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Thursday, February 15, 2018


by Diane Elayne Dees

In Missouri, an acolyte of President Trump is running for the U.S. Senate and denouncing “manophobic hell-bent feminist she-devils.” The candidate, Courtland Sykes, . . . is worth quoting as a window into the backlash against #MeToo and empowered women: “I don’t buy into radical feminism’s crazy definition of modern womanhood and I never did,” Sykes wrote on his campaign’s Facebook page. “They made it up to suit their own nasty, snake-filled heads. . . . I don’t buy the non-stop feminization campaign against manhood. I want to come home to a home cooked dinner at six every night, one that [my fiancée] fixes and one that I expect one day to have daughters learn to fix.” —The New York Times, January 31, 2018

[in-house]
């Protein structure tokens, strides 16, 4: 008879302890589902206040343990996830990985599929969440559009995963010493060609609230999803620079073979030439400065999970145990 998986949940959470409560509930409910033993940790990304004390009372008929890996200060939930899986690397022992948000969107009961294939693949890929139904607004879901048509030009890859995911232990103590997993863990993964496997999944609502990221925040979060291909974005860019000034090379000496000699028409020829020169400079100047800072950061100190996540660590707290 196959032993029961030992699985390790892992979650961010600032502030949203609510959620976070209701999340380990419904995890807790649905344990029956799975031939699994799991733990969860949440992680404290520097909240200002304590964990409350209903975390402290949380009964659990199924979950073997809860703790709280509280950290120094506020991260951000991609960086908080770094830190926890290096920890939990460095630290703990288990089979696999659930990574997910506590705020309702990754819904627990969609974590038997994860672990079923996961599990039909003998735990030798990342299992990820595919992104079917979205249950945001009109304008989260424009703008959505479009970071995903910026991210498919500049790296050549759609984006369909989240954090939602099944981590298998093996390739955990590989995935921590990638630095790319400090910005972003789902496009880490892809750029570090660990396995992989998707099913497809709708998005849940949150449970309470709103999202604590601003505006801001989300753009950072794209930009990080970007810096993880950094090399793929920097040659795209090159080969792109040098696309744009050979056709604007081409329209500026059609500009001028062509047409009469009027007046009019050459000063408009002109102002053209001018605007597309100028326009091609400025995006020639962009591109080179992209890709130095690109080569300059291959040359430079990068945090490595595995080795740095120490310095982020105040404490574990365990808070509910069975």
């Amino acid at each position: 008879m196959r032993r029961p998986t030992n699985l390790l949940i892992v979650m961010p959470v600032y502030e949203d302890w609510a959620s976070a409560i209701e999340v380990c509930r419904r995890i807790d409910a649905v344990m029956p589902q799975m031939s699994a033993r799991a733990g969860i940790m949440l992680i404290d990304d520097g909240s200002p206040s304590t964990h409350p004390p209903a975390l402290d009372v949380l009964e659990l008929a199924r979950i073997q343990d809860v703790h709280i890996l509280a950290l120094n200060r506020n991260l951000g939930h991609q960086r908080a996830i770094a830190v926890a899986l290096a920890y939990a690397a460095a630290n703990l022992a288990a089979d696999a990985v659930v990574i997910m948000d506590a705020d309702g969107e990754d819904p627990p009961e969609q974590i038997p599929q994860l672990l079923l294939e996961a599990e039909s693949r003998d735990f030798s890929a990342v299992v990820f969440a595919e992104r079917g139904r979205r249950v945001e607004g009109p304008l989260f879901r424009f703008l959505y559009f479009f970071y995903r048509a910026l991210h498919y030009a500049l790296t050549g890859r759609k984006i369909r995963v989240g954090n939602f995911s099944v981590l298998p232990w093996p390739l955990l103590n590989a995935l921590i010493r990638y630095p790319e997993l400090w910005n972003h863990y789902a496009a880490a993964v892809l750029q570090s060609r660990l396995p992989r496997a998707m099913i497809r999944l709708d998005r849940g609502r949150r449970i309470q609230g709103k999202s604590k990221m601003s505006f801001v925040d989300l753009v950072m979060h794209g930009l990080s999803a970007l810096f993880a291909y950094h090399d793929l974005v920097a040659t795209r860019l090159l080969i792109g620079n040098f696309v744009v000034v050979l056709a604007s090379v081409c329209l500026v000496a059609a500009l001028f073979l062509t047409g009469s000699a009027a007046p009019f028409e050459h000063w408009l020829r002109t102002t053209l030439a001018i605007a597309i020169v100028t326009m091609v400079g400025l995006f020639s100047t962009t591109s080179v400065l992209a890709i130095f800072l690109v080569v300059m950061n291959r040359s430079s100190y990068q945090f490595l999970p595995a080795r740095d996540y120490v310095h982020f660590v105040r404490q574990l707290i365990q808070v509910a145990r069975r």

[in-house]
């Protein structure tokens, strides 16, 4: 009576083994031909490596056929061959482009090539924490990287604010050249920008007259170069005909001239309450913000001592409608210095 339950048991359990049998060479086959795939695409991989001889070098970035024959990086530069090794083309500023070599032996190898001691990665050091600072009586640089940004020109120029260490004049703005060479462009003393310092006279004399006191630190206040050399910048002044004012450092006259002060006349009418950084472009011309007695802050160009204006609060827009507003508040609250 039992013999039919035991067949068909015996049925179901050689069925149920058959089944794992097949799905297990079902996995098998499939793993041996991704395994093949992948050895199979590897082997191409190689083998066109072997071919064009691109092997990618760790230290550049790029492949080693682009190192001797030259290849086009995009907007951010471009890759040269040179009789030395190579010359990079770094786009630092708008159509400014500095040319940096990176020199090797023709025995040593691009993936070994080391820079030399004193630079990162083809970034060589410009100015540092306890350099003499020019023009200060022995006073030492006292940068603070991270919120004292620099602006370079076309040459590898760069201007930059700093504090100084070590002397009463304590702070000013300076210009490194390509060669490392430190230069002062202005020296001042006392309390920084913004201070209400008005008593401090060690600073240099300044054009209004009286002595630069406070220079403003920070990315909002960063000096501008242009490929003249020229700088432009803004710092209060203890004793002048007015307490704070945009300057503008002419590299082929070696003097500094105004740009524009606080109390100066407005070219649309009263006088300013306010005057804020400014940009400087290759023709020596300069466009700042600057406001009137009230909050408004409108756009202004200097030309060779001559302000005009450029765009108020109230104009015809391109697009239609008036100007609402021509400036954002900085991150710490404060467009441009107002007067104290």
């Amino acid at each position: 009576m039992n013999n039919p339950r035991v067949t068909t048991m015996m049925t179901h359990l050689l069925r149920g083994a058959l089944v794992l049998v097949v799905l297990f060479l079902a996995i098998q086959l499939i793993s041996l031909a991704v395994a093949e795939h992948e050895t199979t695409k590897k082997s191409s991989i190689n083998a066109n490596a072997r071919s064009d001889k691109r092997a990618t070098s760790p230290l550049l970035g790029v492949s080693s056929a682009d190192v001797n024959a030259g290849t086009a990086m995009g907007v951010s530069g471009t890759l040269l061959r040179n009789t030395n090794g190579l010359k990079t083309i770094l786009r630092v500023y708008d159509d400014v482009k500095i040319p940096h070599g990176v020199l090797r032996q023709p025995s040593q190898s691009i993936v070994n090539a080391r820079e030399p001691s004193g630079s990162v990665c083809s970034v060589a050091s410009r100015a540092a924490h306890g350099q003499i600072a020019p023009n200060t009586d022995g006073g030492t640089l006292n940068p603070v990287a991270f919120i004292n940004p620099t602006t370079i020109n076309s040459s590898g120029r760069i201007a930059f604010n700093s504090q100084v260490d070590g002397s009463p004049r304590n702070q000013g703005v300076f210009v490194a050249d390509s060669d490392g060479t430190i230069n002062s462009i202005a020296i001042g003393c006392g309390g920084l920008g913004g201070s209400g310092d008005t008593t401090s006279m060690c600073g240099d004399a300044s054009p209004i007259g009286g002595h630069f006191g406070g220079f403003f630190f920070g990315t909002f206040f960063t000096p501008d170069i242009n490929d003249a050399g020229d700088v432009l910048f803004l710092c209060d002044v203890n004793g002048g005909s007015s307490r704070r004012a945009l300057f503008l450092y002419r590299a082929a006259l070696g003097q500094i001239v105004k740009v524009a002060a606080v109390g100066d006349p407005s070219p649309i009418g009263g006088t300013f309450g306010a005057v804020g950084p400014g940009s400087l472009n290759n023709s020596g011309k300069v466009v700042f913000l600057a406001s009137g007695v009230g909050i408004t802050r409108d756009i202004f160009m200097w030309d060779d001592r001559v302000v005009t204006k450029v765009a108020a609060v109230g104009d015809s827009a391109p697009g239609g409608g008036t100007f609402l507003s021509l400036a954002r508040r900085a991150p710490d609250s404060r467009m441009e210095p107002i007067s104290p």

My head is filled with snakes of many kinds—
huge pythons, cobras, moccasins, and corals.
Unlike Medusa’s, mine are hard to find;
they lurk within and poison my morals.

The venom of equality
is stored in my fangs,
paralyzing your patriarchal limbs,
rendering you unprivileged.

The reptiles crawl; they hiss, prepared to strike
at monsters who are deadlier than they
could ever be. You hold me in contempt,
for my head is filled with snakes of many kinds.

Editor’s note thanks to the Poets Collective: The dorsimbra, created by Eve Braden, Frieda Dorris and Robert Simonton, is a 12-line poem consisting of (1) a quatrain of iambic pentameter rhyming abab, (2) a quatrain of "short and snappy" free verse, and (3) a quatrain of blank verse (unrhymed iambic pentameter). The final (12th) line is the same as the first line. The form's creators suggest the use of enjambment, interlaced rhymes, and near-rhymes to bind the three stanzas.

Diane Elayne Dees's poetry has been published in many journals and anthologies. Diane also publishes Women Who Serve, a blog that covers women's professional tennis throughout the world.